If you enable the VNC option and click "ok," you will see the VNCServer icon pop up in the bottom-right-hand corner of the screen. Its icon starts with a green capital "V". Click on the icon if you want to see the server window pop up, like this:

enter image description here

Anyway, close it and go back to the Raspberry Pi Configuration and disable it if you enabled it.

It appears to me that RealVNC must use some custom-modified versions of both vnc4server and tightvncserver, so modifying either one of these will break the RealVNC install, which is what we are going to do.

The fix:

Let's assume you already did sudo apt-get update and sudo apt-get install xrdp.

Now, let's break the RealVNC install. I have tested it and any of the following 3 options by themselves will work to break the RealVNC install and allow xrdp to work:

  1. sudo apt-get install vnc4server
  2. OR sudo apt-get install tightvncserver
  3. OR sudo apt-get remove xrdp vnc4server tightvncserver followed by sudo apt-get install tightvncserver and sudo apt-get install xrdp

You get the idea. I don't really think the order above or which option you choose matters.

Now, when you go to Start --> Preferences --> Raspberry Pi Configuration you will see that RealVNC is broken because the VNC option will now be greyed out as follows:

enter image description here

Done! Remote logins using xrdp now work.

But...you'll notice that the mouse cursor in your remote session into the Pi 3 has an X instead of a normal cursor. That's annoying, so let's fix that.

Following uschanka's answer here, do the following:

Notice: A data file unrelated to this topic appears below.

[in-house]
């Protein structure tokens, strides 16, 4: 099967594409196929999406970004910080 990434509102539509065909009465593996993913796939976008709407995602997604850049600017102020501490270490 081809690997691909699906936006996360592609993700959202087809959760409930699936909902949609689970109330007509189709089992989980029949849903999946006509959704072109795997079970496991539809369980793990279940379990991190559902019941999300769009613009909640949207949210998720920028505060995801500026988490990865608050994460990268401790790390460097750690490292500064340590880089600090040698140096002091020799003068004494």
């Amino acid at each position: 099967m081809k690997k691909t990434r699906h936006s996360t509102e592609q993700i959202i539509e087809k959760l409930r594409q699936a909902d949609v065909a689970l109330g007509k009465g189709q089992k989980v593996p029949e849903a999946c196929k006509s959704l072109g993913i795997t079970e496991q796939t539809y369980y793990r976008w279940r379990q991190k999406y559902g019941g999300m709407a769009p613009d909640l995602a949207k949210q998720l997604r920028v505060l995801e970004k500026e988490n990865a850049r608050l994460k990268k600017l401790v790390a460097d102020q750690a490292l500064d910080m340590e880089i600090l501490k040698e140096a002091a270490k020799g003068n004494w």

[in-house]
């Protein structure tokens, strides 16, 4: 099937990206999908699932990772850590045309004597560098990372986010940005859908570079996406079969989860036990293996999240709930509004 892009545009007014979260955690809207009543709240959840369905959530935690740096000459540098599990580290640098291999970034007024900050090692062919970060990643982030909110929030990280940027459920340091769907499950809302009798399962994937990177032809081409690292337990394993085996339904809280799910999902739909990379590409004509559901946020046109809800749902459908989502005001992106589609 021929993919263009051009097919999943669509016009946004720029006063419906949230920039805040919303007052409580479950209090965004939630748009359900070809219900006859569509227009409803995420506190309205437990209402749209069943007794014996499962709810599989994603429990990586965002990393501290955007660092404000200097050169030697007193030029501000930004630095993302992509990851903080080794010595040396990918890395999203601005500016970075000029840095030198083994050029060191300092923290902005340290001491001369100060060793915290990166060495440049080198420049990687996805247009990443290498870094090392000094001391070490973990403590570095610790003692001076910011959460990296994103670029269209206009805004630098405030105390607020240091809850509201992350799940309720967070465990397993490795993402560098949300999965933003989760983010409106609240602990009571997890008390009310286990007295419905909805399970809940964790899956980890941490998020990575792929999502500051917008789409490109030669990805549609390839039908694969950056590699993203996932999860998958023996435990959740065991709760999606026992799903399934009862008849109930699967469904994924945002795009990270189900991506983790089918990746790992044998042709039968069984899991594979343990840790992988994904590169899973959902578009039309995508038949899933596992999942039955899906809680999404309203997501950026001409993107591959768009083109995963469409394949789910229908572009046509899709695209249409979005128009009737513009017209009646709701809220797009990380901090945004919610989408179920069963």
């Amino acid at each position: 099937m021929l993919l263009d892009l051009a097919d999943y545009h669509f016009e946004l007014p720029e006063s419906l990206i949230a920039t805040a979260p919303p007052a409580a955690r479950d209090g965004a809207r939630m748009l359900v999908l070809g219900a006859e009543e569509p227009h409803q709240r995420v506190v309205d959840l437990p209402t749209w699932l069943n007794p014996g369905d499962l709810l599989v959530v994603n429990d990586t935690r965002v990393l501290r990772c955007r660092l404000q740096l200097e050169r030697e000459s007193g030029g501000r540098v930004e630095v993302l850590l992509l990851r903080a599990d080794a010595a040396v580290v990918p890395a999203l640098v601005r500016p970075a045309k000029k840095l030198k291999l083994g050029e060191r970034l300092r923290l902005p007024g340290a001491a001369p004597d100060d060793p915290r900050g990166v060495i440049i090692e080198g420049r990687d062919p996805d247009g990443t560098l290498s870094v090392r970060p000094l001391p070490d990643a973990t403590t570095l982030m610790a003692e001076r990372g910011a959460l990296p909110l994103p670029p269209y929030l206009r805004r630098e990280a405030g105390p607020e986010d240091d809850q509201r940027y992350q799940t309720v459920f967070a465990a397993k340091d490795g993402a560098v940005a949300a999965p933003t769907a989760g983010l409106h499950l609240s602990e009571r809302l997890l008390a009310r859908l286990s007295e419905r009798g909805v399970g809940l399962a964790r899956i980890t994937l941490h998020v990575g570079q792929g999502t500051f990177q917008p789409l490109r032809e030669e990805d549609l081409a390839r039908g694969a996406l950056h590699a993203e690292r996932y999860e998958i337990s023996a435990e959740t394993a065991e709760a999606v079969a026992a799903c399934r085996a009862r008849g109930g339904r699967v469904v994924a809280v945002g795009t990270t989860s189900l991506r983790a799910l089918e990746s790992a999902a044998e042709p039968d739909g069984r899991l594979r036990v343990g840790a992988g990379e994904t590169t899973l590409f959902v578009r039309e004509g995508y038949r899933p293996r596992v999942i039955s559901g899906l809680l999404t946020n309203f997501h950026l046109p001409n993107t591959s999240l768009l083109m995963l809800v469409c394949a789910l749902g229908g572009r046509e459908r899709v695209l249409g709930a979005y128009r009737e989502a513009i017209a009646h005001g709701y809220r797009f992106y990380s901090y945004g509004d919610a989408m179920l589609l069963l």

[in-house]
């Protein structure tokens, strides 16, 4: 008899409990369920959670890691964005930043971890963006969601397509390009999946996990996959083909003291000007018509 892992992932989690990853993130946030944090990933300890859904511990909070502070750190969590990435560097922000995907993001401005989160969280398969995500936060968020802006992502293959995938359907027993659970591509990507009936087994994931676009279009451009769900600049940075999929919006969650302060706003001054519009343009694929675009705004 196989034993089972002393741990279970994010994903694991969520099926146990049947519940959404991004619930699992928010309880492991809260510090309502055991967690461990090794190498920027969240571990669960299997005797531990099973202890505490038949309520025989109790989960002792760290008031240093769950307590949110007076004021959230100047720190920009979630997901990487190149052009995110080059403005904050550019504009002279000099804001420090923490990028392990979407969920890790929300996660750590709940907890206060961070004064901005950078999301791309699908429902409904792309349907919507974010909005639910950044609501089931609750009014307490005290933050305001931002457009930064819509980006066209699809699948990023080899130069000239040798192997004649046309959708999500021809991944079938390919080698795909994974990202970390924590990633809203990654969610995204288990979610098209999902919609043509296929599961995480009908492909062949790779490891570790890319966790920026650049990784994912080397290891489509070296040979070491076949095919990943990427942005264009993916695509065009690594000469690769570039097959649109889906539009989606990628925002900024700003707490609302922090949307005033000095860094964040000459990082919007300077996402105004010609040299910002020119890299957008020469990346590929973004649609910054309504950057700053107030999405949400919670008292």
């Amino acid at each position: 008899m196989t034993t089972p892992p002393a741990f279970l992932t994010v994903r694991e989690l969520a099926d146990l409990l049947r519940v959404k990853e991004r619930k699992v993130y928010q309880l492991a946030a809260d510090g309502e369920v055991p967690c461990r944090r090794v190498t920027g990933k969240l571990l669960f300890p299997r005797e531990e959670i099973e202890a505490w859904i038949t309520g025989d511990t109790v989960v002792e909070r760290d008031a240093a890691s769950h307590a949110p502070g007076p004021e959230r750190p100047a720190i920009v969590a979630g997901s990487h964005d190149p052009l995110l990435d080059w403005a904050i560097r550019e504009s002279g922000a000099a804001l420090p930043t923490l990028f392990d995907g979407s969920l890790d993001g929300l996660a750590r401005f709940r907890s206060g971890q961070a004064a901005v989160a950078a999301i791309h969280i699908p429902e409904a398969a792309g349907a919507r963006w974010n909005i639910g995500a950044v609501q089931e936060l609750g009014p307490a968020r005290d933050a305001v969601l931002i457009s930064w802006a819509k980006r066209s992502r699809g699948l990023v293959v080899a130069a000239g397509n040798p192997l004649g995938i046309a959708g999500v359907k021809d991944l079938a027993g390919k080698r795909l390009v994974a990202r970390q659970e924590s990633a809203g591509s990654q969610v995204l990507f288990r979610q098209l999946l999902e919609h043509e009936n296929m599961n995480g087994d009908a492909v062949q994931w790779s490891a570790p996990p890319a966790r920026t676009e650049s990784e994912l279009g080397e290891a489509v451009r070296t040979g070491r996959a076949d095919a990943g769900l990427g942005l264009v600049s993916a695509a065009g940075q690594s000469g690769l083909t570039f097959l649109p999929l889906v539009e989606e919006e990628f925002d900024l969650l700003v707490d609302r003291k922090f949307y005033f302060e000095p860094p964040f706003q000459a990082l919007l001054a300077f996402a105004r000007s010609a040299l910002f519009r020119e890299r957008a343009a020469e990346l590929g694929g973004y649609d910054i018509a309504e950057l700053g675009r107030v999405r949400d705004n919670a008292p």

1. Create the file ".xsessionrc" in the home directory ("/home/pi"). Note the dot at the beginning of the file name:
    • cd ~ then nano .xsessionrc
  2. Put the following content into this file: xsetroot -cursor_name left_ptr&
  3. Press ctrl + x and answer "y" to save and exit
  4. make the file executable: chmod +x .xsessionrc

Now when you remote into the Pi you'll get the nice cursor you know and love!

Lastly, if you ever decide you'd like to re-install RealVNC, follow their instructions here: https://www.realvnc.com/docs/raspberry-pi.html#raspberry-pi-legacy.

  • Looks like a good answer but: "It appears to me that Raspberry Pi 3 is the first Pi to come pre-installed with RealVNC" -> Raspbian is not model specific, it is the same on all models. However, new versions of it may come with RealVNC installed (I think I also read this on the Foundation blog recently).
    – goldilocks
    Nov 7, 2016 at 16:00
  • FYI...I had to restart my Pi before the mouse cursor fix worked.
    – aphoria
    Feb 16, 2017 at 17:16
  • What is the point of the & after left_ptr? Is that actually needed?
    – Pokechu22
    Feb 16, 2017 at 23:10
  • @goldilocks Ya this is an OS version (Raspbian Wheezy vs Raspbian Jessie) thing, not a Pi hardware thing. Mar 29, 2017 at 14:16
  • 1
    @Pokechu22, left_ptr specifies the icon I believe (ie: the icon with the mouse pointer pointing slightly to the left), and the & is a Linux symbol used to say, "run this process in the background then continue" so that it continues running in the background while continuing on to more commands, rather than blocking at that point. Try it in the terminal for other commands which normally block, like opening up a GUI program from the terminal, with and without the & right after your command, and you'll see. May 26, 2018 at 22:03

I didn't use the VNC server.

Let's check these things before I explain.

  1. In the raspi-config is the hostname set for the network?

  2. For XRDP working with Remote Desktop Connection, for the username you want to put in the Pi's LOCAL ip address. (Eg:

To find out the local IP address you can do (in terminal) ipconfig or ifconfig (I don't remember). It should look like that example up address above.

I also use XRDP with Remote Desktop connection, and I can right click the device on my Windows PC and I can Remote Desktop to it without putting in the IP. I still recommend putting the IP address in the Computer box.

Hope this helps, Dallin